Dr. David R. Fowler, the state's chief medical examiner, said that routinely testing for buprenorphine through blood tests would be too expensive, costing upward of $1 million a year. Start-up costs alone could be $500,000, he said. Instead, Fowler said he would prefer less expensive urine screens to detect its presence before ordering blood tests.
A committee that governs the medical examiner's office is expected to review the issue, Colmers said.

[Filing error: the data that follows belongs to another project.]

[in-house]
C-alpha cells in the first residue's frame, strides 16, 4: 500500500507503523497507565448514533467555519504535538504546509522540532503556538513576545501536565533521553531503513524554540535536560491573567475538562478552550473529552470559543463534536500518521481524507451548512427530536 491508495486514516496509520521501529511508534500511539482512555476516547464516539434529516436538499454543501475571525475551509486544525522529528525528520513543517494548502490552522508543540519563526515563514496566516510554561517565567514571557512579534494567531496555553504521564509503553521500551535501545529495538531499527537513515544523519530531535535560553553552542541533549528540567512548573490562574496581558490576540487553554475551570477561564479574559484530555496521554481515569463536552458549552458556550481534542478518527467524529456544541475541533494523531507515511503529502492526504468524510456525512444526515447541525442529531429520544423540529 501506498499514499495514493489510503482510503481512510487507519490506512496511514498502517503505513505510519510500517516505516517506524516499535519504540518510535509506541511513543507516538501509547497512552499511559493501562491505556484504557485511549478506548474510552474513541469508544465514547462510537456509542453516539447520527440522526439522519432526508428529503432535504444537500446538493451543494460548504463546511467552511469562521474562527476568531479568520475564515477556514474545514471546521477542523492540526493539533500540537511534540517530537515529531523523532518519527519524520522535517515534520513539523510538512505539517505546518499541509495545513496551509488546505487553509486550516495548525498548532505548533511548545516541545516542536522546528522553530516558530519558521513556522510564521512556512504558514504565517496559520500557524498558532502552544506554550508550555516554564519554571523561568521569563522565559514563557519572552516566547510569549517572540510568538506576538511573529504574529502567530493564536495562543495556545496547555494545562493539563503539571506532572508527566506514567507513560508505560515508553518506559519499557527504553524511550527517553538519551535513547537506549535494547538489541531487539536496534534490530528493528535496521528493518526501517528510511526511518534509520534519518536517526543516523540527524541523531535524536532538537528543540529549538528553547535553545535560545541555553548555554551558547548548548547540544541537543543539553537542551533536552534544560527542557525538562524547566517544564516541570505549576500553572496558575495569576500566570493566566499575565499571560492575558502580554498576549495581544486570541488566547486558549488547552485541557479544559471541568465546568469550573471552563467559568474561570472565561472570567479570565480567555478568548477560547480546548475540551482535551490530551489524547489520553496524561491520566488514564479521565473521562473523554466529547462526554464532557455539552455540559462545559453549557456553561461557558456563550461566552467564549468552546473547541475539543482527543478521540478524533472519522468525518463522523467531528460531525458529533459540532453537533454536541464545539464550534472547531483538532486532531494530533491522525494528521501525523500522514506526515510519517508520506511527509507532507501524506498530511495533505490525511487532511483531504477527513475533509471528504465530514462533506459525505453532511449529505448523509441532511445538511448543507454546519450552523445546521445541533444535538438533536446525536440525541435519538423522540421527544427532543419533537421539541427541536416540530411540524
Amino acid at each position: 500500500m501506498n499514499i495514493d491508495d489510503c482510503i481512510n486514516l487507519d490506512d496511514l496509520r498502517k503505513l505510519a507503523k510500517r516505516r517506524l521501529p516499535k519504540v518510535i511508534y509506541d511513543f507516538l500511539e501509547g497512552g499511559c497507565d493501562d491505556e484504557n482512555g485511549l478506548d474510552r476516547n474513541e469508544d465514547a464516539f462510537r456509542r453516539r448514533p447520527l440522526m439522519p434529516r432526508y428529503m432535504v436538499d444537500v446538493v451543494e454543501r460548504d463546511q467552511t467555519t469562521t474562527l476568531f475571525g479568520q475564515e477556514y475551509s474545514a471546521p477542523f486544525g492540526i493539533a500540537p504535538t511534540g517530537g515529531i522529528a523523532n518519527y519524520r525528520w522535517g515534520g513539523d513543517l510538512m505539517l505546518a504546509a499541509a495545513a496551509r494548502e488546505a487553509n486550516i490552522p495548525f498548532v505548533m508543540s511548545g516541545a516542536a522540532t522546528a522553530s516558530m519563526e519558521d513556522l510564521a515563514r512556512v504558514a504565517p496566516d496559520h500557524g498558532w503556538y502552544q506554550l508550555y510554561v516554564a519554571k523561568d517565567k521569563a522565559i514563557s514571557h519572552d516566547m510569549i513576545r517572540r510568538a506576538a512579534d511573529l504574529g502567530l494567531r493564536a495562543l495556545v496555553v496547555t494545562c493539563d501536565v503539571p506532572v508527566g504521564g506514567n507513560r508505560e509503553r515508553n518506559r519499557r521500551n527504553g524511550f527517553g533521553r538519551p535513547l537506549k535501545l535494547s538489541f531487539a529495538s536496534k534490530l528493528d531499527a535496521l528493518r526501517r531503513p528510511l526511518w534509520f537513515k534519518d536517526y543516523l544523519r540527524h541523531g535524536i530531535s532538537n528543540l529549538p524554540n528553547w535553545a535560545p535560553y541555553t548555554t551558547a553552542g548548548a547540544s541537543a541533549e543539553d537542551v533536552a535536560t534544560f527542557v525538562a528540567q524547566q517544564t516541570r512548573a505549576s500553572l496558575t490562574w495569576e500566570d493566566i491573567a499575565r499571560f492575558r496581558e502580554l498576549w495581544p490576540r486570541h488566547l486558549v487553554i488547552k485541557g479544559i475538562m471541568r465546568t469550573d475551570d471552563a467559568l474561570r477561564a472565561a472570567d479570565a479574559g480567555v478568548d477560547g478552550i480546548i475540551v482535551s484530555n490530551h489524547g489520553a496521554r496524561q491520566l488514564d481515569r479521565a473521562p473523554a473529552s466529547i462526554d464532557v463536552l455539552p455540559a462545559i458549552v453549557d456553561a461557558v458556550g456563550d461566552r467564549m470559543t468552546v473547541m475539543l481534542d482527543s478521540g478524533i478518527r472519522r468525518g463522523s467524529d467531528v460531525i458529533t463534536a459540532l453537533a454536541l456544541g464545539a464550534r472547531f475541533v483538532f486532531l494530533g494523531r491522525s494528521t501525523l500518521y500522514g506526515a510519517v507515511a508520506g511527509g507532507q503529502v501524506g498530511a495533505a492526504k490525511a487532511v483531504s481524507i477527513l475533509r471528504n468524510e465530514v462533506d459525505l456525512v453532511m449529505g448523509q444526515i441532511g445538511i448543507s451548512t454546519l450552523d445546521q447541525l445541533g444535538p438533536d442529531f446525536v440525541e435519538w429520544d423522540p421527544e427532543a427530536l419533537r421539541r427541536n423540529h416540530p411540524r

The city has spent more than $1 million on its 15-month-old buprenorphine program and wants an additional $5 million from the state. The state has spent about $5 million to support Baltimore, start programs elsewhere in Maryland and cover the Medicaid costs of Suboxone. And it is set to spend another $1.6 million, Luongo said.